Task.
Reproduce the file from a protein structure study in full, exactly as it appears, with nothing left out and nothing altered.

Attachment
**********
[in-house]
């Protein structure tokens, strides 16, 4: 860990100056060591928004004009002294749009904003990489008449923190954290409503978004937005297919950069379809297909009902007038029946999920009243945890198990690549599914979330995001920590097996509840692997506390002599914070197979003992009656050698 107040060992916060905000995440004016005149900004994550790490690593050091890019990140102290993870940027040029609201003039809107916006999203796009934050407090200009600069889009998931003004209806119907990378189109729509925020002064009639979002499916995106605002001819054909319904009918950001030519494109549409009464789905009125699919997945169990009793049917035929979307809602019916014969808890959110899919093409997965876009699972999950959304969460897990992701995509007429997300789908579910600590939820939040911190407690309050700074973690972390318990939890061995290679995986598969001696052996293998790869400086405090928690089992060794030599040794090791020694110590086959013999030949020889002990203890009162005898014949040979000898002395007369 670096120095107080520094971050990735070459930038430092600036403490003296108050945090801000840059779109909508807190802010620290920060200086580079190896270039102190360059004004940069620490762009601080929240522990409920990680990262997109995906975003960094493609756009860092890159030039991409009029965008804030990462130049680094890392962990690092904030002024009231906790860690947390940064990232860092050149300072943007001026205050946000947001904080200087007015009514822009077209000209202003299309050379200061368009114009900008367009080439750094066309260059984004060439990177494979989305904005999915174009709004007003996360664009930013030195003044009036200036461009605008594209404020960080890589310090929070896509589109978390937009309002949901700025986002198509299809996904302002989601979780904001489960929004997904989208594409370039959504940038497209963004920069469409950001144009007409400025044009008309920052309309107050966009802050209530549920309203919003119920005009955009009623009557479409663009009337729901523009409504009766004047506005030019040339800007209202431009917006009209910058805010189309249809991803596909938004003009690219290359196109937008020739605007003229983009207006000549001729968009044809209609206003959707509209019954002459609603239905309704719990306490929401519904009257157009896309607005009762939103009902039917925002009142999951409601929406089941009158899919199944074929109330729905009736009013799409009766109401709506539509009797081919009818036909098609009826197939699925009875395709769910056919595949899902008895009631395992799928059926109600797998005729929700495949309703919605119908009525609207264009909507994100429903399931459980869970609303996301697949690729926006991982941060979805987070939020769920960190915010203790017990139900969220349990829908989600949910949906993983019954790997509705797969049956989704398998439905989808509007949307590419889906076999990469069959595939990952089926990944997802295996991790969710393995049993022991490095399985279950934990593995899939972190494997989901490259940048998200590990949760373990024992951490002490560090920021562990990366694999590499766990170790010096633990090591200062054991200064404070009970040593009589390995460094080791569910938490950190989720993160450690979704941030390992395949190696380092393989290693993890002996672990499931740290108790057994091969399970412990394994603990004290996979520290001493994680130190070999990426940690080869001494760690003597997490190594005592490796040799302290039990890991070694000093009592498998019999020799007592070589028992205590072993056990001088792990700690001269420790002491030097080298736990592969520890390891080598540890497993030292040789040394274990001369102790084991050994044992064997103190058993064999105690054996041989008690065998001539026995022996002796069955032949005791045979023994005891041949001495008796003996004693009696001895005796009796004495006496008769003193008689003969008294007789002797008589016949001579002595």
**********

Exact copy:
[in-house]
């Protein structure tokens, strides 16, 4: 860990100056060591928004004009002294749009904003990489008449923190954290409503978004937005297919950069379809297909009902007038029946999920009243945890198990690549599914979330995001920590097996509840692997506390002599914070197979003992009656050698 107040060992916060905000995440004016005149900004994550790490690593050091890019990140102290993870940027040029609201003039809107916006999203796009934050407090200009600069889009998931003004209806119907990378189109729509925020002064009639979002499916995106605002001819054909319904009918950001030519494109549409009464789905009125699919997945169990009793049917035929979307809602019916014969808890959110899919093409997965876009699972999950959304969460897990992701995509007429997300789908579910600590939820939040911190407690309050700074973690972390318990939890061995290679995986598969001696052996293998790869400086405090928690089992060794030599040794090791020694110590086959013999030949020889002990203890009162005898014949040979000898002395007369 670096120095107080520094971050990735070459930038430092600036403490003296108050945090801000840059779109909508807190802010620290920060200086580079190896270039102190360059004004940069620490762009601080929240522990409920990680990262997109995906975003960094493609756009860092890159030039991409009029965008804030990462130049680094890392962990690092904030002024009231906790860690947390940064990232860092050149300072943007001026205050946000947001904080200087007015009514822009077209000209202003299309050379200061368009114009900008367009080439750094066309260059984004060439990177494979989305904005999915174009709004007003996360664009930013030195003044009036200036461009605008594209404020960080890589310090929070896509589109978390937009309002949901700025986002198509299809996904302002989601979780904001489960929004997904989208594409370039959504940038497209963004920069469409950001144009007409400025044009008309920052309309107050966009802050209530549920309203919003119920005009955009009623009557479409663009009337729901523009409504009766004047506005030019040339800007209202431009917006009209910058805010189309249809991803596909938004003009690219290359196109937008020739605007003229983009207006000549001729968009044809209609206003959707509209019954002459609603239905309704719990306490929401519904009257157009896309607005009762939103009902039917925002009142999951409601929406089941009158899919199944074929109330729905009736009013799409009766109401709506539509009797081919009818036909098609009826197939699925009875395709769910056919595949899902008895009631395992799928059926109600797998005729929700495949309703919605119908009525609207264009909507994100429903399931459980869970609303996301697949690729926006991982941060979805987070939020769920960190915010203790017990139900969220349990829908989600949910949906993983019954790997509705797969049956989704398998439905989808509007949307590419889906076999990469069959595939990952089926990944997802295996991790969710393995049993022991490095399985279950934990593995899939972190494997989901490259940048998200590990949760373990024992951490002490560090920021562990990366694999590499766990170790010096633990090591200062054991200064404070009970040593009589390995460094080791569910938490950190989720993160450690979704941030390992395949190696380092393989290693993890002996672990499931740290108790057994091969399970412990394994603990004290996979520290001493994680130190070999990426940690080869001494760690003597997490190594005592490796040799302290039990890991070694000093009592498998019999020799007592070589028992205590072993056990001088792990700690001269420790002491030097080298736990592969520890390891080598540890497993030292040789040394274990001369102790084991050994044992064997103190058993064999105690054996041989008690065998001539026995022996002796069955032949005791045979023994005891041949001495008796003996004693009696001895005796009796004495006496008769003193008689003969008294007789002797008589016949001579002595």